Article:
Lawmakers in both parties and the White House are pushing the Kids Online Safety Act, or KOSA, a bill that would require online platforms to mitigate harms like anxiety and depression to minors as a solution to the alleged dangers the internet poses to teens. But more than 90 LGBTQ+, human rights, and civil liberties organizations already oppose KOSA, arguing it will make kids less safe.
It will also make kids — and everyone else — less informed, as Freedom of the Press Foundation (FPF) Deputy Advocacy Director Caitlin Vogus explains in Tech Policy Press:
Many news outlets reach people through social media, and half of Americans say that they use social media sites as a source of news at least sometimes. But if KOSA passes, platforms will strip news from their services as they try to comply with the law.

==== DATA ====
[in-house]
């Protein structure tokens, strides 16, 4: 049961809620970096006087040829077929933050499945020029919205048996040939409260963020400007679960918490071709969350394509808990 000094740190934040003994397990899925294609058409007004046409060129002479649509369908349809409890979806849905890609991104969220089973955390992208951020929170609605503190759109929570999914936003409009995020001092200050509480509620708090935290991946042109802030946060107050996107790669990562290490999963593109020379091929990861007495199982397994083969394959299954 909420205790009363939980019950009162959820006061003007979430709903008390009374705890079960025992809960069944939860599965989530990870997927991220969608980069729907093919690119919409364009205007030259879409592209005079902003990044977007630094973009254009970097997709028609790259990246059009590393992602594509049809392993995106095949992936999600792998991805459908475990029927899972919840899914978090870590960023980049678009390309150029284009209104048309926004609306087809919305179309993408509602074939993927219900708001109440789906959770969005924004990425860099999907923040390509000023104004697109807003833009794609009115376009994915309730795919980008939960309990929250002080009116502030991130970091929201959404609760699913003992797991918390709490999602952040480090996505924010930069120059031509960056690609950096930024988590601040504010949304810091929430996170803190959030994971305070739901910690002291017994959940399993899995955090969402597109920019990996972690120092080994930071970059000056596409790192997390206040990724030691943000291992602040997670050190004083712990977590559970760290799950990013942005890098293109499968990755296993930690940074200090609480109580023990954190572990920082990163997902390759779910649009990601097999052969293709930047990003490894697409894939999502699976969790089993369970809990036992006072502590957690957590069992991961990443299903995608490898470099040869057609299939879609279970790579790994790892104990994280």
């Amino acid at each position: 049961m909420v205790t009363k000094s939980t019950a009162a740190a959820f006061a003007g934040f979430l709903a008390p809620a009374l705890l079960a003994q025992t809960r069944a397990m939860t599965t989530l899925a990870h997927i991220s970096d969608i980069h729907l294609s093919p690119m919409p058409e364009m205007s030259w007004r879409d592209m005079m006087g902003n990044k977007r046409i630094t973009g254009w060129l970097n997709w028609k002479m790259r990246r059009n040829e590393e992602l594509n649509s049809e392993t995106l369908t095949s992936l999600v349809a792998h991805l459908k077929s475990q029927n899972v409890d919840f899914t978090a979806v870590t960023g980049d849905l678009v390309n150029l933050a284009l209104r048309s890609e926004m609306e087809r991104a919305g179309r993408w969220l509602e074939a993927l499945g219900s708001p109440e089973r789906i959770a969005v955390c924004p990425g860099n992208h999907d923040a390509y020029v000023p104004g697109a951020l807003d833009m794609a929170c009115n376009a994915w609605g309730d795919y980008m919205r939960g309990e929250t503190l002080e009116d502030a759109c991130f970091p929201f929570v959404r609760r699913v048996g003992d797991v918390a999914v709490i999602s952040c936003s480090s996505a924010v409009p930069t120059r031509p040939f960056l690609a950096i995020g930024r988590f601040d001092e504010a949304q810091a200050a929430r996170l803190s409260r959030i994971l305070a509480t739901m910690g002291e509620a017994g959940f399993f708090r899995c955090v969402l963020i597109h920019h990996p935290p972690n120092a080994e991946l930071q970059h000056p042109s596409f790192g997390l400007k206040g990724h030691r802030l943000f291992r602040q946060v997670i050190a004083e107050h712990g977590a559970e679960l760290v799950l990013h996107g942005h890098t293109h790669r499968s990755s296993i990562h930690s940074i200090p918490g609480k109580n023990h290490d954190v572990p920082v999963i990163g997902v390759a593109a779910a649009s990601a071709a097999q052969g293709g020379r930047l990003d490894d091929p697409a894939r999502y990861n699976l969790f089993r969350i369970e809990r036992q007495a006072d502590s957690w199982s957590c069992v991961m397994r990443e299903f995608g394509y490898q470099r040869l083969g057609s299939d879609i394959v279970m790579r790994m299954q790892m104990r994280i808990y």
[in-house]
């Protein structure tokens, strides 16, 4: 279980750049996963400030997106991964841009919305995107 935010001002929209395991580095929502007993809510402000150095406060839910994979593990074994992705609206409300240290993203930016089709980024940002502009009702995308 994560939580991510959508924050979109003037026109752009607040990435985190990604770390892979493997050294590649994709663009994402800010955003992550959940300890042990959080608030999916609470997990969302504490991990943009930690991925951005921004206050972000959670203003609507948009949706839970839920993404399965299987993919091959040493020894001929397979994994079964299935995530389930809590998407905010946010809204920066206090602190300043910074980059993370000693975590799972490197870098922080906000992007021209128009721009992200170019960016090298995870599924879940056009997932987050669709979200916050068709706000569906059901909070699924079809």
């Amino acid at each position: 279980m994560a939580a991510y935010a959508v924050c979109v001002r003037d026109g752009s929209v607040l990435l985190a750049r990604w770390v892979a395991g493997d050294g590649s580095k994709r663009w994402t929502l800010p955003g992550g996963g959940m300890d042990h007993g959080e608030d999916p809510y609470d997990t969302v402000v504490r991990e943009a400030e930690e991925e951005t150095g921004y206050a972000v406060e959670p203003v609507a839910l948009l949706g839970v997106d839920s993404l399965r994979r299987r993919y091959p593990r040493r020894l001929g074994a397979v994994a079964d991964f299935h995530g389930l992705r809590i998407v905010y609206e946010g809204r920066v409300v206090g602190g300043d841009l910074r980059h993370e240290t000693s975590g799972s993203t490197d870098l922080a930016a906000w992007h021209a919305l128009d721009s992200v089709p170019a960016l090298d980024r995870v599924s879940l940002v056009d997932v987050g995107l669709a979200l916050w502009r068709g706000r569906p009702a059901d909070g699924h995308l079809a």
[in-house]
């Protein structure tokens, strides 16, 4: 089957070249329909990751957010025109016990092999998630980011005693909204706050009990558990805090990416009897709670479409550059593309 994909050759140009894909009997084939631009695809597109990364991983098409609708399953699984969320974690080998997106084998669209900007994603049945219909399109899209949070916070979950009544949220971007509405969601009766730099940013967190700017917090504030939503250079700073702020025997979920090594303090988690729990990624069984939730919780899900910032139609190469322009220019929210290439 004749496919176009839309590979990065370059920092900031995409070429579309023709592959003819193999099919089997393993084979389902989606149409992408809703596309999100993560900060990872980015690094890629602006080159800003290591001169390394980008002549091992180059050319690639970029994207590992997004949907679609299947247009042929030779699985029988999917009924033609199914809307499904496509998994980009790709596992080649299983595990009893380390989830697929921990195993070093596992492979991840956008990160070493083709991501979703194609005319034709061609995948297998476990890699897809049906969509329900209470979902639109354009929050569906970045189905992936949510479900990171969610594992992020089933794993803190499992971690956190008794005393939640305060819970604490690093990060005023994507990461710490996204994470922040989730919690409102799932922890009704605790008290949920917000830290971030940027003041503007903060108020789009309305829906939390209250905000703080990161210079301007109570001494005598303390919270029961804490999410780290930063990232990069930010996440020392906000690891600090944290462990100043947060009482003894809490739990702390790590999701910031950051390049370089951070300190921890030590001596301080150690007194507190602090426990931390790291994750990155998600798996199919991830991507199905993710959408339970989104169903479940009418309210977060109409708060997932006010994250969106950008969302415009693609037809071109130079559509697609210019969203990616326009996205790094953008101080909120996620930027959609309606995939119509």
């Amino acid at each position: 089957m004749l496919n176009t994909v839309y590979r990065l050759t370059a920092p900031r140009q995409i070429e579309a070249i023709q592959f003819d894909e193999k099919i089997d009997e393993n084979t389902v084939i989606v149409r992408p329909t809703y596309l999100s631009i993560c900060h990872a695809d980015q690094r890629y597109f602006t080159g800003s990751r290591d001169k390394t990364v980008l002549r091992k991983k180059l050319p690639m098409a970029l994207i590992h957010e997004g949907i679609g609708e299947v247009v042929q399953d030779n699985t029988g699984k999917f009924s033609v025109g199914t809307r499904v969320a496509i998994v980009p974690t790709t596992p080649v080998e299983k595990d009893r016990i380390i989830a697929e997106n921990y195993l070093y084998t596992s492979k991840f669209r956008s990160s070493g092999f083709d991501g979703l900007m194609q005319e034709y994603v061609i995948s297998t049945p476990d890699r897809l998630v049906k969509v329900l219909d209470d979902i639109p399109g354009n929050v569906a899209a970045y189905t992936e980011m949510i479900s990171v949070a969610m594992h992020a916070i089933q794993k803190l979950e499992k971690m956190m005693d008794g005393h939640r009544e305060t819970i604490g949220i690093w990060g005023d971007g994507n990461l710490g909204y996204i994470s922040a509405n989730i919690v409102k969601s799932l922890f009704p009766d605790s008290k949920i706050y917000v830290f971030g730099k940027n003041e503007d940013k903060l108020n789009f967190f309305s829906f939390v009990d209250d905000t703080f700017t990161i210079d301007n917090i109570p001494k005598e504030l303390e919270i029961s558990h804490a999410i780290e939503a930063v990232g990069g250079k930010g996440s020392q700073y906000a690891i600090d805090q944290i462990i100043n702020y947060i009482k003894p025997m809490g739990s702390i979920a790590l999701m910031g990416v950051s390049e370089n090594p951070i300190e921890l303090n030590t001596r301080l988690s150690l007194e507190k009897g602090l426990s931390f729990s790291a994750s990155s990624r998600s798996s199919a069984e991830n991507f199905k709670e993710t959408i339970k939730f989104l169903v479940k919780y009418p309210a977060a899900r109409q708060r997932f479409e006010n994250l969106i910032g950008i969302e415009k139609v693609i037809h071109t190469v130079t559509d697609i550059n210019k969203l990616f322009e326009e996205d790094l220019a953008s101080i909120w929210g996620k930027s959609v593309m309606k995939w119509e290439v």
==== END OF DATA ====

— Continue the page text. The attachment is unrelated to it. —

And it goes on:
Some platforms may intentionally remove news content, which they may consider both depressing and anxiety-producing. But even if they don’t remove the news on purpose, platforms will inevitably end up taking it down by accident as they try to moderate other content. Content moderation tools are blunt instruments that don’t understand context or nuance. Platforms will erroneously flag and remove news reports about suicide, eating disorders, illegal drugs, and other topics KOSA covers.
Read more in Tech Policy Press about how KOSA will cause platforms to overremove news content and censor important information that kids need to know.